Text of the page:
Barquisimeto’s main newspaper El Impulso has announced that starting May 12th the paper will reduce its daily edition to only 8 pages. In an editorial, the paper explains the reason behind this drastic decision, putting the blame on one culprit: The Alfredo Maneiro Editorial Complex (CEAM), the State-owned provider of newsprint in the nation.
The creation of the Maneiro Editorial Complex, which buys the newsprint and then sell it to papers around the country, has turned this entity into a monopoly and has full authority to send supplies or not.
Starting several weeks ago, this paper’s management has attempted to make contact with this State company to find out if when we would be allowed to buy newsprint. Finally, on Friday May 8th, they responded: “We have no inventory of any type or any size.” The only hope left is for a new shipment to arrive next week, which could contain a new supply for El Impulso. However, bureaucratic obstacles would imply days of delays while the print arrives at our facilities.”
El Impulso has lived a situation like this before, but this time it feels different: Its main competitor El Informador is facing a crunch as well. Valencia’s El Carabobeño is already living on borrowed time. Maracay’s El Siglo, San Cristobal’s La Nacion and Guayana’s Correo del Caroni are all facing a pretty similar problem. But for the National Assembly there’s no issue. Neither is there one for State-owned papers, HegemonCorp. papers or for parallel press associations allied with CEAM– there is plenty of newsprint available for them.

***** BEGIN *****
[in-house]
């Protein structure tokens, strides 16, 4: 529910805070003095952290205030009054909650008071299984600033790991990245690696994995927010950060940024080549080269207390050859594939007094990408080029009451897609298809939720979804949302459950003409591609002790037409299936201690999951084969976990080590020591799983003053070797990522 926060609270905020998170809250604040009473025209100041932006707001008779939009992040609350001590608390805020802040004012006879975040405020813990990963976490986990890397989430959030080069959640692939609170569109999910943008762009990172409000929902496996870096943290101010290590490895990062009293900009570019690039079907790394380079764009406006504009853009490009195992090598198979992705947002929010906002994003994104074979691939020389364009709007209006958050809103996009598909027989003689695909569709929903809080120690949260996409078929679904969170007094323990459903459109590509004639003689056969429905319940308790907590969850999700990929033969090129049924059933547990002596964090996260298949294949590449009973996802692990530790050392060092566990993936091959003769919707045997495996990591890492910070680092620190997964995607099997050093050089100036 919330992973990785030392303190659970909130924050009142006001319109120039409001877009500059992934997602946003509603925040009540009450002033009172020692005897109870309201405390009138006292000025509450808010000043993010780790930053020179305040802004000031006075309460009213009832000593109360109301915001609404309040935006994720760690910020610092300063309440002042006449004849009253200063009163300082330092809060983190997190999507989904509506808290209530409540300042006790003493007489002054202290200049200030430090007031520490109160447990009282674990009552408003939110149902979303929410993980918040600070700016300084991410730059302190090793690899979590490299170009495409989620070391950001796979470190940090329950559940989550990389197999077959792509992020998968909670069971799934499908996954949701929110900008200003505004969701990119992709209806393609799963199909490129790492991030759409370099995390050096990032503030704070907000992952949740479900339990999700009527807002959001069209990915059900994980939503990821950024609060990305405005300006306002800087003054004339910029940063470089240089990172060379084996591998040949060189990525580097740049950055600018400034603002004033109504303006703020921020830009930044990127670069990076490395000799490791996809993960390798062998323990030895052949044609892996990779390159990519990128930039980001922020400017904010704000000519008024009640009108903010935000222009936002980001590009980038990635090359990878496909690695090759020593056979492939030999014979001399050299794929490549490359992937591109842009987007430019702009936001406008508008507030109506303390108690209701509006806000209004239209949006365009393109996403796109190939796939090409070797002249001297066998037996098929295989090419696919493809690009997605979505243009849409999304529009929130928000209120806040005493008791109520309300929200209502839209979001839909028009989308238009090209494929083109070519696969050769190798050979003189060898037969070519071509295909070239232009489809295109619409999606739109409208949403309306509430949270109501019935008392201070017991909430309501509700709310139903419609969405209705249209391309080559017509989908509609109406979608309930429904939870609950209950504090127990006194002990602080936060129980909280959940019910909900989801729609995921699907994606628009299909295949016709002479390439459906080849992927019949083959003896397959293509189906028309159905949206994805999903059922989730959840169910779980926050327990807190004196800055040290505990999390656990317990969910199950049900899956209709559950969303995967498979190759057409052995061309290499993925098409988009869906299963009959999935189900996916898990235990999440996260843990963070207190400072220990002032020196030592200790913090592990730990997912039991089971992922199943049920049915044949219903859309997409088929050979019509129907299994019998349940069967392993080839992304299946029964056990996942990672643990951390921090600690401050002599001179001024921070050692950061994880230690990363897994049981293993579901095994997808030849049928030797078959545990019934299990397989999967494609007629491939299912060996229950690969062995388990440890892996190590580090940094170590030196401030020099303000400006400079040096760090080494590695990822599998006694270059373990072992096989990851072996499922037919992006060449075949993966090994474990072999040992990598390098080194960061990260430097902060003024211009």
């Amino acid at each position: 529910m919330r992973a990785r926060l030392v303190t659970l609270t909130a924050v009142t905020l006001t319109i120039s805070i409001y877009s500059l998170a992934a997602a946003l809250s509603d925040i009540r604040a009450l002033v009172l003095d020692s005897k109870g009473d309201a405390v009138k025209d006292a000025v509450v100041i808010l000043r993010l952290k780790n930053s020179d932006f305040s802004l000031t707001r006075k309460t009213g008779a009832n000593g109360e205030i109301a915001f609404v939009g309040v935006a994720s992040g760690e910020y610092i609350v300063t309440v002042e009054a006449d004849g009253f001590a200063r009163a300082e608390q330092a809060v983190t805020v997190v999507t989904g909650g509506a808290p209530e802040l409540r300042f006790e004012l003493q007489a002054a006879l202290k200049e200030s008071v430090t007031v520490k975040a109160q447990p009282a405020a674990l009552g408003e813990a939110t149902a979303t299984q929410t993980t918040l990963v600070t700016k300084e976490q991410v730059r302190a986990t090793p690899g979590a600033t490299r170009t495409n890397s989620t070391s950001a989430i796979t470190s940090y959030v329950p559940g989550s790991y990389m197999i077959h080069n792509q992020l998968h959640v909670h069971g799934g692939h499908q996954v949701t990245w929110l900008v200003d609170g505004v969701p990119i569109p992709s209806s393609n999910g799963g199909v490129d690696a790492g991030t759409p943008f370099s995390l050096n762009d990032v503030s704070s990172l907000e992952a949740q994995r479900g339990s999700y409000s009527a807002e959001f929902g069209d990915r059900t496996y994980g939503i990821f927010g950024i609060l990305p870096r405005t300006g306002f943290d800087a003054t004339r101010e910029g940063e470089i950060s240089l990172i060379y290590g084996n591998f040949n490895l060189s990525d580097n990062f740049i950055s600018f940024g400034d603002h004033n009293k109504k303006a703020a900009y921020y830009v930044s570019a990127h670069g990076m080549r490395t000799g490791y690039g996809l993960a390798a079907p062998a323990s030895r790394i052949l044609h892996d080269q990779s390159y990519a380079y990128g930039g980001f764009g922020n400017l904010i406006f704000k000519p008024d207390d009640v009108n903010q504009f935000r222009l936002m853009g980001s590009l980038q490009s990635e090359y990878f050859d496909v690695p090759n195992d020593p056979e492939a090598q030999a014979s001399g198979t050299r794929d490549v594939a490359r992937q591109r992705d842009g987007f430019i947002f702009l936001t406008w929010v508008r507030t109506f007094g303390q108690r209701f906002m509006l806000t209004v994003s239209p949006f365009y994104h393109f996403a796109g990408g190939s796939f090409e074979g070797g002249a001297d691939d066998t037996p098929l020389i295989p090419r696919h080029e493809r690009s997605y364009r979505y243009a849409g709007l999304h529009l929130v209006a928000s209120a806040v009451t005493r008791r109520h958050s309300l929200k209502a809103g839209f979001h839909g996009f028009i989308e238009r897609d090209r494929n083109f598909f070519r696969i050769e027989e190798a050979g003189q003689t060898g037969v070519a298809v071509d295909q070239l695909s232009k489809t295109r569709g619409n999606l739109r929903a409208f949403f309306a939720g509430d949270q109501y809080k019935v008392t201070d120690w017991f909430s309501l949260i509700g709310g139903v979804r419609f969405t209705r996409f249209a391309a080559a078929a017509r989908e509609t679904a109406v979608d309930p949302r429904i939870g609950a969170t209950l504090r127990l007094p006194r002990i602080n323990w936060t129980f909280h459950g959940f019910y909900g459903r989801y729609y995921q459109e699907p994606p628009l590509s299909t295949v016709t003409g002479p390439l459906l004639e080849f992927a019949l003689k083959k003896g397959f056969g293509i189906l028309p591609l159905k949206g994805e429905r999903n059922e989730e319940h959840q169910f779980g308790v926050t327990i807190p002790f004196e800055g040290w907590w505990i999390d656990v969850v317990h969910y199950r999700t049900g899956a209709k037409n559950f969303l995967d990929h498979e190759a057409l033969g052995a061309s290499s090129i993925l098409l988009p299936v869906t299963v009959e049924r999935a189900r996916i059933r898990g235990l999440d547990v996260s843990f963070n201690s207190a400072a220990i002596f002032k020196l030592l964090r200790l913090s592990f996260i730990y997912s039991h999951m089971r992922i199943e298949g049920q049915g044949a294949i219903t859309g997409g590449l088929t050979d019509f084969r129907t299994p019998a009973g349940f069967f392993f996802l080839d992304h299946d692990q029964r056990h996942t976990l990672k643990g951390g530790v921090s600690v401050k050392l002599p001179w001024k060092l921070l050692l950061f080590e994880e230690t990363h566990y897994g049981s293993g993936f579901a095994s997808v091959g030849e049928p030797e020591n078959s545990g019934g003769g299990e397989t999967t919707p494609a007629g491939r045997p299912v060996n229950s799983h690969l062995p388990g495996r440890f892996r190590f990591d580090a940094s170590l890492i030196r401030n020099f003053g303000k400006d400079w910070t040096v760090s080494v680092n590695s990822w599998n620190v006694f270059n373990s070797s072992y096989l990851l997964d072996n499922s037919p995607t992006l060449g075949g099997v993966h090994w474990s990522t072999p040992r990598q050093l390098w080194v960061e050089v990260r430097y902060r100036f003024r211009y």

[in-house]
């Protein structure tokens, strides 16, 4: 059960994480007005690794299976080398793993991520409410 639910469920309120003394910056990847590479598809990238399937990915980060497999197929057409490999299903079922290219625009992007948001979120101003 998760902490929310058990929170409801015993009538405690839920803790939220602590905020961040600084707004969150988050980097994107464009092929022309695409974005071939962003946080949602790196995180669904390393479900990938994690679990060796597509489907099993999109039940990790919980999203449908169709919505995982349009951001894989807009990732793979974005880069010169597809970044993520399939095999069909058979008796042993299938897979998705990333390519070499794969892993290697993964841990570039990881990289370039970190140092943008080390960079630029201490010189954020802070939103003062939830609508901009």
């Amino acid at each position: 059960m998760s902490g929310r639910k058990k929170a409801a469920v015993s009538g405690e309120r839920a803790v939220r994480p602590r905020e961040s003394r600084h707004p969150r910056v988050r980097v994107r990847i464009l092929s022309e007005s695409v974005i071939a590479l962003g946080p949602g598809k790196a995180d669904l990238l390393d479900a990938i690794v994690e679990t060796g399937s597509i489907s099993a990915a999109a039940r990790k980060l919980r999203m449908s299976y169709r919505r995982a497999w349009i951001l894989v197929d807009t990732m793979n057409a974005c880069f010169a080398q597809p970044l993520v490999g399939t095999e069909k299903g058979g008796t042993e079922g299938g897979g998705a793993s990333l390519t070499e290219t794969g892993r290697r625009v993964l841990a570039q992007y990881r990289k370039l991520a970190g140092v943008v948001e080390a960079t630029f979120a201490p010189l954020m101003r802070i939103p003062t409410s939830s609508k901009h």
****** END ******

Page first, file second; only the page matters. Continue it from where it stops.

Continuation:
Newsprint-geddon has reached a new stage: shutting down critical papers by starving them of what they need most. Even if the CEAM wants to excuse itself over unfulfilled promises, these actions are yet another part of the hegemony’s greater strategy. As I wrote days ago, it’s easier to repress than to create, and it’s no coincidence that 2014 was the worst year for free press in Venezuela in the last twenty years. But 2015 could easily surpass it.
But the hegemony thinks different. For them, people should be really worried about the “sixth-generation memetic war”. Yes – chavismo views Internet memes as an existential threat.
There are no enough “WTF” in the world to convey what I felt after reading that report. But read it at your own peril.Caracas Chronicles is 100% reader-supported. Support independent Venezuelan journalism by making a donation.